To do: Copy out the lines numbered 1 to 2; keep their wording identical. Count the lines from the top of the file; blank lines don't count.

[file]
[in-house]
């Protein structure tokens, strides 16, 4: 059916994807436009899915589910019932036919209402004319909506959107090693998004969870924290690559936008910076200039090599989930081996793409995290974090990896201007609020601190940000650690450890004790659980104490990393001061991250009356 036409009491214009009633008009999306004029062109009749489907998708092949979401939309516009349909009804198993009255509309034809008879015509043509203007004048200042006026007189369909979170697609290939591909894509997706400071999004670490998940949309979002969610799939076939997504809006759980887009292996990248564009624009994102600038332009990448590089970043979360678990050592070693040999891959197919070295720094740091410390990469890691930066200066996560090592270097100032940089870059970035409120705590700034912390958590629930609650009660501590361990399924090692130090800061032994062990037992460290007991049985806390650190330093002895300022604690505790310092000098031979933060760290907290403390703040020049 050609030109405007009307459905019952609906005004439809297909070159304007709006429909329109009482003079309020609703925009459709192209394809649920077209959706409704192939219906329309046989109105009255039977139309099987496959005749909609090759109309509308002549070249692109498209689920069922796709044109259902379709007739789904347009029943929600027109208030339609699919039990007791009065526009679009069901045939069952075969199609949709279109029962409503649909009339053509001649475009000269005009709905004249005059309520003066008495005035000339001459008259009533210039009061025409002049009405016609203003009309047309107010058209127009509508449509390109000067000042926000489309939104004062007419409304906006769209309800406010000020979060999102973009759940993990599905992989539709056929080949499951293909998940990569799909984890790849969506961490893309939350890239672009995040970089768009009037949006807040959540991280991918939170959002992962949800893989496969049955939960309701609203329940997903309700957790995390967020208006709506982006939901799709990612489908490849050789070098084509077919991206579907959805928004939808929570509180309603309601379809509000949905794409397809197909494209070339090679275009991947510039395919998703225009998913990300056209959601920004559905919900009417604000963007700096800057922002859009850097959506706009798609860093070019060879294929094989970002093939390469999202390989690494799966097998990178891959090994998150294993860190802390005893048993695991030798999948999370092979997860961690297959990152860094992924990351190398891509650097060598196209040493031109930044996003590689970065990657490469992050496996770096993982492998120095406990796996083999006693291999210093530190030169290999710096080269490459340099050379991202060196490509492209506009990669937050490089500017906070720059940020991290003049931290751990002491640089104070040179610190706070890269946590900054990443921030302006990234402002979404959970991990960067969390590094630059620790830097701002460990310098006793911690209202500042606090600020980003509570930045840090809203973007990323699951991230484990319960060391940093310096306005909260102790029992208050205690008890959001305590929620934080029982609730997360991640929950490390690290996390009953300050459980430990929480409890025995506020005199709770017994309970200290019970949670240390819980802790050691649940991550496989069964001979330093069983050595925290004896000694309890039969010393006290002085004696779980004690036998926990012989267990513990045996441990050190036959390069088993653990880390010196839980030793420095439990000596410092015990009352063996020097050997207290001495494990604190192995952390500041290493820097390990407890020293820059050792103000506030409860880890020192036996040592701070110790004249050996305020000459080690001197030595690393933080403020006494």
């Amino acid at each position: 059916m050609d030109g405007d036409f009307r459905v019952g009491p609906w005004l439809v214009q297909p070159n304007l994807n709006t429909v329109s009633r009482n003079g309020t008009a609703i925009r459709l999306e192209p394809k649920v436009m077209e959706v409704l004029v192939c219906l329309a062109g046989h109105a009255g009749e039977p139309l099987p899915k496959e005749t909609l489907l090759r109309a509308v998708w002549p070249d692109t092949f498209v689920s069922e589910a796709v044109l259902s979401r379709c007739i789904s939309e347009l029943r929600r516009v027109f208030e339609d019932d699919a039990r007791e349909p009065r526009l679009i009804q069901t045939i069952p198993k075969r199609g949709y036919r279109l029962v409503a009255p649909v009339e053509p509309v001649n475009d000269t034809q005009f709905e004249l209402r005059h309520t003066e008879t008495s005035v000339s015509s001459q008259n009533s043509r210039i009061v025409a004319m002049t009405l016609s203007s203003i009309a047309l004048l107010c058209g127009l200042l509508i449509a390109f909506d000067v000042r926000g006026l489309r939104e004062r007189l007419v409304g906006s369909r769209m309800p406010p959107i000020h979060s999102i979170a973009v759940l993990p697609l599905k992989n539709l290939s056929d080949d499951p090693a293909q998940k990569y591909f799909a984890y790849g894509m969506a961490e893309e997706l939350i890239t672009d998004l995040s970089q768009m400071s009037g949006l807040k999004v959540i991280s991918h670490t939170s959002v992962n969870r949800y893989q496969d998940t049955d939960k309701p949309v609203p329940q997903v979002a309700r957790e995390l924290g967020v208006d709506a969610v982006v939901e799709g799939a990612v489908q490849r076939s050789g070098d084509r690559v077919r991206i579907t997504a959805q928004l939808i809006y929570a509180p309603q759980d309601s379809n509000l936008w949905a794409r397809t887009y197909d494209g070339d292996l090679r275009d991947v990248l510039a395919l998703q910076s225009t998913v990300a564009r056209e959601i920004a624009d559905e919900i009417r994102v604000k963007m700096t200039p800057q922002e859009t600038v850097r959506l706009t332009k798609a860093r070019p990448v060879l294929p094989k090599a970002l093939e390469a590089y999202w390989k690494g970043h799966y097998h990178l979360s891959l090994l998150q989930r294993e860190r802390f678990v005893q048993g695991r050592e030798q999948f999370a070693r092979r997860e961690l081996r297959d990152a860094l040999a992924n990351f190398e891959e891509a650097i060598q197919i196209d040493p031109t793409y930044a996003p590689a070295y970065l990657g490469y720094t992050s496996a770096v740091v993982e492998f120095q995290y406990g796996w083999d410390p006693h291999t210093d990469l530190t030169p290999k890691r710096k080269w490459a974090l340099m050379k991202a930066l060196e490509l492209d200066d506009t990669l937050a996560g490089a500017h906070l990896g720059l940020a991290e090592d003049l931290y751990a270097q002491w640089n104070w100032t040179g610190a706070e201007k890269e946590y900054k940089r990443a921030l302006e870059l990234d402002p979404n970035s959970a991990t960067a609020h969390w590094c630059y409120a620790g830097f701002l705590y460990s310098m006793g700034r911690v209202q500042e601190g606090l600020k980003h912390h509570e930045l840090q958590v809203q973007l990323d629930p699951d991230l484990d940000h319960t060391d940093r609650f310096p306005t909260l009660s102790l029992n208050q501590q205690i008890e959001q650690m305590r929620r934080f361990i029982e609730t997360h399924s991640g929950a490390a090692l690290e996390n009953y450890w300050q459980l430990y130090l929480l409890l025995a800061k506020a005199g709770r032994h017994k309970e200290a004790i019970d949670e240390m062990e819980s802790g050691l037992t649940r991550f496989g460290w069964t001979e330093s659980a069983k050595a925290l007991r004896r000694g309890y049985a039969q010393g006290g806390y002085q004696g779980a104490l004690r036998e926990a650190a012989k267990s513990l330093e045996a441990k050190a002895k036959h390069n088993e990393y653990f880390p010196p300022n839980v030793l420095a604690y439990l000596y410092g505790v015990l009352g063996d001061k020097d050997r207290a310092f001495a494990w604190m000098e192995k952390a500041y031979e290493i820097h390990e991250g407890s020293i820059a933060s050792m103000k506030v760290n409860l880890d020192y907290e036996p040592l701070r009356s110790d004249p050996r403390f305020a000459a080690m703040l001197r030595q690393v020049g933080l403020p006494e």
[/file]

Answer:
[in-house]
């Protein structure tokens, strides 16, 4: 059916994807436009899915589910019932036919209402004319909506959107090693998004969870924290690559936008910076200039090599989930081996793409995290974090990896201007609020601190940000650690450890004790659980104490990393001061991250009356 036409009491214009009633008009999306004029062109009749489907998708092949979401939309516009349909009804198993009255509309034809008879015509043509203007004048200042006026007189369909979170697609290939591909894509997706400071999004670490998940949309979002969610799939076939997504809006759980887009292996990248564009624009994102600038332009990448590089970043979360678990050592070693040999891959197919070295720094740091410390990469890691930066200066996560090592270097100032940089870059970035409120705590700034912390958590629930609650009660501590361990399924090692130090800061032994062990037992460290007991049985806390650190330093002895300022604690505790310092000098031979933060760290907290403390703040020049 050609030109405007009307459905019952609906005004439809297909070159304007709006429909329109009482003079309020609703925009459709192209394809649920077209959706409704192939219906329309046989109105009255039977139309099987496959005749909609090759109309509308002549070249692109498209689920069922796709044109259902379709007739789904347009029943929600027109208030339609699919039990007791009065526009679009069901045939069952075969199609949709279109029962409503649909009339053509001649475009000269005009709905004249005059309520003066008495005035000339001459008259009533210039009061025409002049009405016609203003009309047309107010058209127009509508449509390109000067000042926000489309939104004062007419409304906006769209309800406010000020979060999102973009759940993990599905992989539709056929080949499951293909998940990569799909984890790849969506961490893309939350890239672009995040970089768009009037949006807040959540991280991918939170959002992962949800893989496969049955939960309701609203329940997903309700957790995390967020208006709506982006939901799709990612489908490849050789070098084509077919991206579907959805928004939808929570509180309603309601379809509000949905794409397809197909494209070339090679275009991947510039395919998703225009998913990300056209959601920004559905919900009417604000963007700096800057922002859009850097959506706009798609860093070019060879294929094989970002093939390469999202390989690494799966097998990178891959090994998150294993860190802390005893048993695991030798999948999370092979997860961690297959990152860094992924990351190398891509650097060598196209040493031109930044996003590689970065990657490469992050496996770096993982492998120095406990796996083999006693291999210093530190030169290999710096080269490459340099050379991202060196490509492209506009990669937050490089500017906070720059940020991290003049931290751990002491640089104070040179610190706070890269946590900054990443921030302006990234402002979404959970991990960067969390590094630059620790830097701002460990310098006793911690209202500042606090600020980003509570930045840090809203973007990323699951991230484990319960060391940093310096306005909260102790029992208050205690008890959001305590929620934080029982609730997360991640929950490390690290996390009953300050459980430990929480409890025995506020005199709770017994309970200290019970949670240390819980802790050691649940991550496989069964001979330093069983050595925290004896000694309890039969010393006290002085004696779980004690036998926990012989267990513990045996441990050190036959390069088993653990880390010196839980030793420095439990000596410092015990009352063996020097050997207290001495494990604190192995952390500041290493820097390990407890020293820059050792103000506030409860880890020192036996040592701070110790004249050996305020000459080690001197030595690393933080403020006494």